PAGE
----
What you have heard is true. I was in his house. His wife carried a tray of coffee and sugar. His daughter filed her nails, his son went out for the night. There were daily papers, pet dogs, a pistol on the cushion beside him. The moon swung bare on its black cord over the house. On the television was a cop show. It was in English. Broken bottles were embedded in the walls around the house to scoop the kneecaps from a man’s legs or cut his hands to lace. On the windows there were gratings like those in liquor stores. We had dinner, rack of lamb, good wine, a gold bell was on the table for calling the maid. The maid brought green mangoes, salt, a type of bread. I was asked how I enjoyed the country. There was a brief commercial in Spanish. His wife took everything away. There was some talk then about how difficult it had become to govern. The parrot said hello on the terrace. The colonel told it to shut up, and pushed himself from the table. My friend said to me with his eyes: say nothing. The colonel returned with a sack used to bring groceries home. He spilled many human ears on the table. They were like dried peach halves. There is no other way to say this. He took one of them in his hands, shook it in our faces, dropped it into a water glass. It came alive there. I am tired of fooling around he said. As for the rights of anyone, tell your people they can go fuck themselves. He swept the ears to the floor with his arm and held the last of his wine in the air. Something for your poetry, no? he said. Some of the ears on the floor caught this scrap of his voice. Some of the ears on the floor were pressed to the ground.
I received a text this week that immediately tickled me. It read:
A favor: can you give me a writing assignment? Nonfiction-memoir-essay. Word limit. Some kind of topic/question? I need some direction. Thank you. 🙂
I was so flattered to receive this text from a seriously smart friend who is a writer that I actually asked my husband if he received the text too- since he’s also a writer. No, he hadn’t. Nice.
I wanted to give it some real thought. What would be a challenging, meaningful assignment for this particular person that she would dive into?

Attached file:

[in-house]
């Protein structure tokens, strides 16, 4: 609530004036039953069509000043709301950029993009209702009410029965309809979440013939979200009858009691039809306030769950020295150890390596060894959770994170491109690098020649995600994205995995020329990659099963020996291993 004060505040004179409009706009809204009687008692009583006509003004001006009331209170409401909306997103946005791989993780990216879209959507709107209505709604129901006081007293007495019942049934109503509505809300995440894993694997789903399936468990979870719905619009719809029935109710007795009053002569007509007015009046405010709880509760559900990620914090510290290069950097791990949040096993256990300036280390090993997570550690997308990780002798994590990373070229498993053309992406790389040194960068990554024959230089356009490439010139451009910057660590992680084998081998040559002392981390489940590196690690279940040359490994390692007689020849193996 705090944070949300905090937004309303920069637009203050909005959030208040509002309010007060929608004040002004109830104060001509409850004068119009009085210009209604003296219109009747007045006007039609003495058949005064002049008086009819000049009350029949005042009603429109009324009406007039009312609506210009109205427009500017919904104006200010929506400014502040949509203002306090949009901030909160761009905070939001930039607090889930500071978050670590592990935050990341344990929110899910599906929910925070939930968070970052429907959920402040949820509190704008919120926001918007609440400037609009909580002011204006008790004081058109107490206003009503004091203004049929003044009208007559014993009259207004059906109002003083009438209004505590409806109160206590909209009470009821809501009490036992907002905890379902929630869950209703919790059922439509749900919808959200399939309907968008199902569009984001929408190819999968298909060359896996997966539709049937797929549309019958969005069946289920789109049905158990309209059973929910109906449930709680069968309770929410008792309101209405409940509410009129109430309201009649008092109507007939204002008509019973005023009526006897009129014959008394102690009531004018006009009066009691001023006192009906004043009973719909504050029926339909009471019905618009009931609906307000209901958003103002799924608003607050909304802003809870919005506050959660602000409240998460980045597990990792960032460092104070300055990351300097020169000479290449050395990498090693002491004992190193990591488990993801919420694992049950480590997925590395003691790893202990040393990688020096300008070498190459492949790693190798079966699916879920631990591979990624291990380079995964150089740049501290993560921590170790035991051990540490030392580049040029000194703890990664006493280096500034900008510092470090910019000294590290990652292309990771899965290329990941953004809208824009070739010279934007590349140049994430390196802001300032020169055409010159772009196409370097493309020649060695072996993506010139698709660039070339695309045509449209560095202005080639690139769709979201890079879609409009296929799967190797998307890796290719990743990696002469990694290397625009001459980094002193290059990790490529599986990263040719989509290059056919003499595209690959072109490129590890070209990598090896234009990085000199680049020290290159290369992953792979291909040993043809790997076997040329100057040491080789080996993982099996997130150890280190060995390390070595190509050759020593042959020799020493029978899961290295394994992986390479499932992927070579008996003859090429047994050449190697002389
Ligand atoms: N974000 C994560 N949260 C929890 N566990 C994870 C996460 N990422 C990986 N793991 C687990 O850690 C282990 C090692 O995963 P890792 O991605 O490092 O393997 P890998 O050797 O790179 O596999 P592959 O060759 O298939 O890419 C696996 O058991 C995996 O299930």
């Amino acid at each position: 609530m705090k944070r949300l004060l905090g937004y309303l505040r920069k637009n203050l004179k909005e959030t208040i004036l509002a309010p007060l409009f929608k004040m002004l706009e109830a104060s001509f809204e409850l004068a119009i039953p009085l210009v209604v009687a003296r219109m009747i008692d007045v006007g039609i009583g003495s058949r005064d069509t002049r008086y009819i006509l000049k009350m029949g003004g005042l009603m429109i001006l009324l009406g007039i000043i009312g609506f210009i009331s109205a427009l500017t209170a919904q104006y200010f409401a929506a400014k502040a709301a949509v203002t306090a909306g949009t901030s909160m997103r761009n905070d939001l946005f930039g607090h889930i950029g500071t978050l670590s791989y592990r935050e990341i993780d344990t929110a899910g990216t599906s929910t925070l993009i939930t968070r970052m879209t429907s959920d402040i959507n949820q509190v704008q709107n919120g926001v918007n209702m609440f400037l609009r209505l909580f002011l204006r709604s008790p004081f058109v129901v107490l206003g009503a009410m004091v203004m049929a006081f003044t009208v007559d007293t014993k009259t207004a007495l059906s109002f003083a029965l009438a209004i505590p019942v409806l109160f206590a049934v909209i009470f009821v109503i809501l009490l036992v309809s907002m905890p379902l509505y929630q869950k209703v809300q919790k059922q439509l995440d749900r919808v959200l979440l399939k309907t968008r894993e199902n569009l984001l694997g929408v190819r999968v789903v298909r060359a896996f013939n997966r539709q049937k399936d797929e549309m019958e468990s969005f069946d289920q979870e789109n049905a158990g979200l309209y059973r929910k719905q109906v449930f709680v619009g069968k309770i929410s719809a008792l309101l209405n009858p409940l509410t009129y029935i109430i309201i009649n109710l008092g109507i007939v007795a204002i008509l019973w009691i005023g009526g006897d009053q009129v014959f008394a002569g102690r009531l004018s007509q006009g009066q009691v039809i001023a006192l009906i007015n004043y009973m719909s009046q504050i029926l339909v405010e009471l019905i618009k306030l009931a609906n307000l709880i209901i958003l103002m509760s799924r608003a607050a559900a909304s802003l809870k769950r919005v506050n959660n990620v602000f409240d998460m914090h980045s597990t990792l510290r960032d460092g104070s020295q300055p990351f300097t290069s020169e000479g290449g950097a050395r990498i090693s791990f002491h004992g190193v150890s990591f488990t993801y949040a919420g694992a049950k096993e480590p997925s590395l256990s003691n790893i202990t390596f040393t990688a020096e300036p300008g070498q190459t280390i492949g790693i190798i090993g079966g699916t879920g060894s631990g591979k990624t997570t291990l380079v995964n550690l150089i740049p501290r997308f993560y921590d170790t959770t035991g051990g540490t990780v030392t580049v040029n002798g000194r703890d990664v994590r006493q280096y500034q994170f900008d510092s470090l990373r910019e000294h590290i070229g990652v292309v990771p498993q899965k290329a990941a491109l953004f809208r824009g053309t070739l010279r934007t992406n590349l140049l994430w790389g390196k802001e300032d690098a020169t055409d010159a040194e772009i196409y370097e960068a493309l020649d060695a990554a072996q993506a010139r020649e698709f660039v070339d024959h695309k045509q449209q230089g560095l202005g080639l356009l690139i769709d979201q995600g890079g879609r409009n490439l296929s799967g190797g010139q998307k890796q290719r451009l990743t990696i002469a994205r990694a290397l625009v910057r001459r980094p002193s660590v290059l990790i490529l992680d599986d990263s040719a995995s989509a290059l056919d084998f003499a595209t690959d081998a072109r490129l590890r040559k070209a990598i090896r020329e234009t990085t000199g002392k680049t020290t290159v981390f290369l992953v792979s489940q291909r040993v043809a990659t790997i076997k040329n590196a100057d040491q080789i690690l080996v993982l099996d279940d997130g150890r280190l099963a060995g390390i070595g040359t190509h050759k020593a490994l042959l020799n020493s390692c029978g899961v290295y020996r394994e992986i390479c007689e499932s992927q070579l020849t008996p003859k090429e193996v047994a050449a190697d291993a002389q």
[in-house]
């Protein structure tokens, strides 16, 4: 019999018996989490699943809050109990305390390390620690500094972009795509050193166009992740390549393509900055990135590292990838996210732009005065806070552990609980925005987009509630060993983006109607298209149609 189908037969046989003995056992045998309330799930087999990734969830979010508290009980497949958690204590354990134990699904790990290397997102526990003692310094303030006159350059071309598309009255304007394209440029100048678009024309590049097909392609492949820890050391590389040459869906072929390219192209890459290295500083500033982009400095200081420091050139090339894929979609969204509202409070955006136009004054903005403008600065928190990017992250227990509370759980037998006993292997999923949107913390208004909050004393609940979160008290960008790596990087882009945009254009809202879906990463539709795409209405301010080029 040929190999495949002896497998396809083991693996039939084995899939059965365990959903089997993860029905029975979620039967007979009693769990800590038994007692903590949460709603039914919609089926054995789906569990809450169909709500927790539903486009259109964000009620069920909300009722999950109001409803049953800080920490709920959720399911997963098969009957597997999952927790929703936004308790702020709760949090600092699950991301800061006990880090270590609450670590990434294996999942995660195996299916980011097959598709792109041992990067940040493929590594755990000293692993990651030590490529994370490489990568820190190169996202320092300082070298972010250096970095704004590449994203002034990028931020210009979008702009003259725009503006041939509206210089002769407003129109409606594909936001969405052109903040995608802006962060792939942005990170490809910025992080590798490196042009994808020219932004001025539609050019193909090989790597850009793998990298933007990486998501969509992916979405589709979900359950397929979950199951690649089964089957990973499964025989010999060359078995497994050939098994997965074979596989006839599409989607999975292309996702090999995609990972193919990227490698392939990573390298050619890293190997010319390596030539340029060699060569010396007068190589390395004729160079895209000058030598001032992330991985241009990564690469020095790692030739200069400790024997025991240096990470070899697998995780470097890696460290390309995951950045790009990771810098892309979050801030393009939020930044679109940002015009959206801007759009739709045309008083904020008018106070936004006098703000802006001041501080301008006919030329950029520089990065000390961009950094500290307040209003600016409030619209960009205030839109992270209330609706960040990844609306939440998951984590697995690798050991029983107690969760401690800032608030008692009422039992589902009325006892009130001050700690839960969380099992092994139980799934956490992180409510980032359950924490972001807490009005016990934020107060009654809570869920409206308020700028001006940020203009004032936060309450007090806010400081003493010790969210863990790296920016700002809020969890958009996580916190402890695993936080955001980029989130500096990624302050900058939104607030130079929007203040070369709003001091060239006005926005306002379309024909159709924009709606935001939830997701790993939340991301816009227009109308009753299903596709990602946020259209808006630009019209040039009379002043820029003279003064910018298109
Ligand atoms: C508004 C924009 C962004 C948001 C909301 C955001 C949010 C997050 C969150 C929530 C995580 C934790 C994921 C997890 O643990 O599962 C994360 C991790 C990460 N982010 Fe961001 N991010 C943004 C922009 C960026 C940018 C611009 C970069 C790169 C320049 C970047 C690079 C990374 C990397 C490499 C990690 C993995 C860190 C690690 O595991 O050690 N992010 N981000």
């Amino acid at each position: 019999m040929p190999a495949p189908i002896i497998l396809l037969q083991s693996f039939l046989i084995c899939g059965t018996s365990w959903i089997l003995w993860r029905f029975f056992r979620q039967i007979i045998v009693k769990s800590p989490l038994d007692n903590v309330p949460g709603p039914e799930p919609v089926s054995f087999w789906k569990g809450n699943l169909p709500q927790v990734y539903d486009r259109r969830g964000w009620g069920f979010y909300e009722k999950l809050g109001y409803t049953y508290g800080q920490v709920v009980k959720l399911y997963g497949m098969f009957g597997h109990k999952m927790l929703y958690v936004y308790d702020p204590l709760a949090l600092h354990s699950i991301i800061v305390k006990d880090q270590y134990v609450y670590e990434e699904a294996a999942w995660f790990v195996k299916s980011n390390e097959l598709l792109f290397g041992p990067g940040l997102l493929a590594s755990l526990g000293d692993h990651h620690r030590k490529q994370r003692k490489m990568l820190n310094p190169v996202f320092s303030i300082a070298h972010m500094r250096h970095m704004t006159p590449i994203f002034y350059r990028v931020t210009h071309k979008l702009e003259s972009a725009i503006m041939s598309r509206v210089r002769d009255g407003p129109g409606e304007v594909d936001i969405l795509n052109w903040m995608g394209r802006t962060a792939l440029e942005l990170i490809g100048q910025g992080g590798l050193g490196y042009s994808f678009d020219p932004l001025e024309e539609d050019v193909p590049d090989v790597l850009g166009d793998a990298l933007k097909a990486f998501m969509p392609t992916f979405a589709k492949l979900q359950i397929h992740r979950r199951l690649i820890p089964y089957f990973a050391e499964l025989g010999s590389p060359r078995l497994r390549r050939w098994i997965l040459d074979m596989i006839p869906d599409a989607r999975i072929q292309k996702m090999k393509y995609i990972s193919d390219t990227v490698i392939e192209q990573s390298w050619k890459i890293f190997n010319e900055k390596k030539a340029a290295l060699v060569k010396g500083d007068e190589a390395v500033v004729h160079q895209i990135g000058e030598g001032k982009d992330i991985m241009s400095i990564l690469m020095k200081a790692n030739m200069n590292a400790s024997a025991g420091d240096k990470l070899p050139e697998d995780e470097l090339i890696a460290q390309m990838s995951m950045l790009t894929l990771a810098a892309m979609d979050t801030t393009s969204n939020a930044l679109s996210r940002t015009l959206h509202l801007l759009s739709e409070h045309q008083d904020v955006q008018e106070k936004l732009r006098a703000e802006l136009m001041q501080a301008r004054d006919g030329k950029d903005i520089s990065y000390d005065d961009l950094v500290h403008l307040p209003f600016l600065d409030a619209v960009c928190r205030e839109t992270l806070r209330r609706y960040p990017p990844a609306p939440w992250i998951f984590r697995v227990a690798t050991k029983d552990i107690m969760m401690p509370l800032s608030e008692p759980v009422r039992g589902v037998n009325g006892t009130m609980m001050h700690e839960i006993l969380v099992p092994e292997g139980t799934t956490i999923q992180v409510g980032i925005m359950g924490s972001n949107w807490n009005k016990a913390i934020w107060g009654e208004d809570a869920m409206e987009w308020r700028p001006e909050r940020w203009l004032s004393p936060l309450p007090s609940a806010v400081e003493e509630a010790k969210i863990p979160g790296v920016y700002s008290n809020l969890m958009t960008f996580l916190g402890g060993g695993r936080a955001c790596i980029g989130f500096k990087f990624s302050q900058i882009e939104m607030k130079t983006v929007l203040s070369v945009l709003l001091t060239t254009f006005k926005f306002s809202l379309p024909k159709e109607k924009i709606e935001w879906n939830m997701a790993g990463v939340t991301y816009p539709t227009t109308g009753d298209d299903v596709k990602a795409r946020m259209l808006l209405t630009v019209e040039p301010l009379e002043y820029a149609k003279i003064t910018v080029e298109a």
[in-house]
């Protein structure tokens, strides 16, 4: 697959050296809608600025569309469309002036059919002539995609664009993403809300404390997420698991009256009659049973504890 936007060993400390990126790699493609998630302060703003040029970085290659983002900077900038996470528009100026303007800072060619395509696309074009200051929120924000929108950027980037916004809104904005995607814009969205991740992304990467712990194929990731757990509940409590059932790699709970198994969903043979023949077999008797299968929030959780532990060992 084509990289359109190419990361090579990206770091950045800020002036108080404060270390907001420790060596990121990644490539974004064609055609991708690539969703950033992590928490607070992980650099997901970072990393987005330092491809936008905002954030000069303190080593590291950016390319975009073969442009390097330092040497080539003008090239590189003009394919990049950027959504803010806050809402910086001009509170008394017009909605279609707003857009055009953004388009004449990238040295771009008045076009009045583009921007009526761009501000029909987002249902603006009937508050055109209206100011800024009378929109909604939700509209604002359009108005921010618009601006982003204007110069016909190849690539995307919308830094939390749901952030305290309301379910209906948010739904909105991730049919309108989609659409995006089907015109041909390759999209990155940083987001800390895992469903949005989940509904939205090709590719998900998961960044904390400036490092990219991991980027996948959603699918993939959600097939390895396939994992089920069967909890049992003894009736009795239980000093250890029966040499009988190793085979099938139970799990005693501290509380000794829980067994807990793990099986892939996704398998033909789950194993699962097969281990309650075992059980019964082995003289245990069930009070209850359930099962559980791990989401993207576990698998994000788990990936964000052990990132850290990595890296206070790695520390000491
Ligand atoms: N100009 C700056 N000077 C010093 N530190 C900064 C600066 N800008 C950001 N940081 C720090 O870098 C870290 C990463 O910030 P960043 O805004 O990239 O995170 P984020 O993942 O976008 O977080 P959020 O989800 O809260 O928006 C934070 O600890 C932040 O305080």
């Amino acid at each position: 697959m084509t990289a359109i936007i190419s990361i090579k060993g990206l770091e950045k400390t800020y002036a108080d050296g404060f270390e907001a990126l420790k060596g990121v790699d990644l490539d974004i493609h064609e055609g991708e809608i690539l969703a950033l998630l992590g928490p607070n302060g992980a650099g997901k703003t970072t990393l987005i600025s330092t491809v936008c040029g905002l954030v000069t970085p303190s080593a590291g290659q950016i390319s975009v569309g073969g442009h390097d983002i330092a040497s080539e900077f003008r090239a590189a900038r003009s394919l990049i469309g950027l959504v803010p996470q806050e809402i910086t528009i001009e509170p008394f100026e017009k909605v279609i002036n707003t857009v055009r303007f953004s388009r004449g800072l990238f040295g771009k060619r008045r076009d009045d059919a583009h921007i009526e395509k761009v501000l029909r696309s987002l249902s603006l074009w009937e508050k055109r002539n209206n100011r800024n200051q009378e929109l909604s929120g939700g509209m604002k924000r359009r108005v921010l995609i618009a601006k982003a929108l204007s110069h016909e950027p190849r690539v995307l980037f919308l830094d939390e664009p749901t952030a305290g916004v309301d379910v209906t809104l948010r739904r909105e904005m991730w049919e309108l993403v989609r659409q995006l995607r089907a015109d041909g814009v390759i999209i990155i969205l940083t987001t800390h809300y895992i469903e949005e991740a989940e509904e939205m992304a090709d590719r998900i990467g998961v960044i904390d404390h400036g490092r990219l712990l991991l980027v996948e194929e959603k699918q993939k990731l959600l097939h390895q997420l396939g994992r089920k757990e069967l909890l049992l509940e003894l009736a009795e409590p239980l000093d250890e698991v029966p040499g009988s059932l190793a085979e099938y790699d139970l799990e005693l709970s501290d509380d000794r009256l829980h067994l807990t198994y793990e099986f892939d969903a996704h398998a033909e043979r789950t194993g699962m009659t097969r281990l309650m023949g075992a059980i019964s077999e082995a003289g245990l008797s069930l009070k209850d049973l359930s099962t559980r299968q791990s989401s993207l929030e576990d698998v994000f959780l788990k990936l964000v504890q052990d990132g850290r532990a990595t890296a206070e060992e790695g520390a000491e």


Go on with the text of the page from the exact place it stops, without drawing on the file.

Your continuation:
Right away what came to mind was a favorite assignment of mine from a Craft of Fiction class at Sarah Lawrence College. We were told to write a poem, a sonnet, copying a well-known sonnet’s syntax exactly. The number of words (and syllables) had to be the same, the syntax (parts of speech) and punctuation identical, but the actual words written would be your own. The sonnet would be your creation. I loved this assignment and wrote the one-and-only gothic horror poem I’d ever written. And I wasn’t copying a gothic horror sonnet. The assignment made me realize how there are phrasings and sentence structures that I NEVER go to, never create. Structures that bend my ear or pen and thus I don’t go that way. But what an amazing exercise to try. Nowadays, my second drafts always include some sentence structure variation. And my first draft sentence structures are often stunningly similar throughout whole paragraphs.
So I told my friend that Part 2 of her assignment would be to pick her favorite poet and do this exercise. I did away with the sonnet thing, since were not MFA grad students. I mentioned that my favorite poet is Carolyn Forche.
Her response was immediate. “Carolyn Forche!!” She told me that Forche’s collection of poems about El Salvador was the one book she took off her father’s bookshelf.
This poem, The Colonel, is my favorite. It would not at all be a good poem for the copying syntax assignment. For one thing, there are no line breaks, it’s a prose poem. There’s no punctuation beyond periods an occasional comma and one perfectly placed colon. As I typed Forche’s poem today, I was intrigued to find how many of the sentences in this poem have the most simple structure available: subject, verb, noun. I tend to capture my thoughts this way too, but I don’t think that’s what Forche was doing.
The subject, story and images of this poem are so brutal and dramatic that I think she was avoiding over-statement. She was letting the terrible facts speak for themselves. Letting the murderous colonel speak for himself. She didn’t embellish or decorate the poem. I feel her fear when he says- something for your poetry, no? She did and didn’t make poetry of the experience. She told it.
My friend’s father passed away when she was very young. And her telling me about his copy of Forche’s The Country Between Us, which is now hers, gave me the perfect assignment for her. Write an essay, 1000-2000 words about an object or objects of someone who is no longer with you. I can’t wait to see what she’ll do.